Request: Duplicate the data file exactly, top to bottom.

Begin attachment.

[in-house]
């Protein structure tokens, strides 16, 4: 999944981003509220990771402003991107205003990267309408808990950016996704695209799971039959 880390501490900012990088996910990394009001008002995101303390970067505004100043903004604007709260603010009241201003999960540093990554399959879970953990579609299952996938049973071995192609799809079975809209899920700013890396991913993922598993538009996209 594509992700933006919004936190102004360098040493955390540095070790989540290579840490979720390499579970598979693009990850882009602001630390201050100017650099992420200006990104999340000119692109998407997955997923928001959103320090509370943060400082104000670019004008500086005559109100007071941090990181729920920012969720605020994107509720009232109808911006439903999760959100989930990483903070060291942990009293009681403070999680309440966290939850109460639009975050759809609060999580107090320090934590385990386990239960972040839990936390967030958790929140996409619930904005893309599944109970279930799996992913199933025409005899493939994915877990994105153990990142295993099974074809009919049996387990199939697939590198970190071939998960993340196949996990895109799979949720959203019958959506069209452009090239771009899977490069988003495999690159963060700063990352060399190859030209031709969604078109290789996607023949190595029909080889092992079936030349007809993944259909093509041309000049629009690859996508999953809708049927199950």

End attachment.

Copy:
[in-house]
């Protein structure tokens, strides 16, 4: 999944981003509220990771402003991107205003990267309408808990950016996704695209799971039959 880390501490900012990088996910990394009001008002995101303390970067505004100043903004604007709260603010009241201003999960540093990554399959879970953990579609299952996938049973071995192609799809079975809209899920700013890396991913993922598993538009996209 594509992700933006919004936190102004360098040493955390540095070790989540290579840490979720390499579970598979693009990850882009602001630390201050100017650099992420200006990104999340000119692109998407997955997923928001959103320090509370943060400082104000670019004008500086005559109100007071941090990181729920920012969720605020994107509720009232109808911006439903999760959100989930990483903070060291942990009293009681403070999680309440966290939850109460639009975050759809609060999580107090320090934590385990386990239960972040839990936390967030958790929140996409619930904005893309599944109970279930799996992913199933025409005899493939994915877990994105153990990142295993099974074809009919049996387990199939697939590198970190071939998960993340196949996990895109799979949720959203019958959506069209452009090239771009899977490069988003495999690159963060700063990352060399190859030209031709969604078109290789996607023949190595029909080889092992079936030349007809993944259909093509041309000049629009690859996508999953809708049927199950």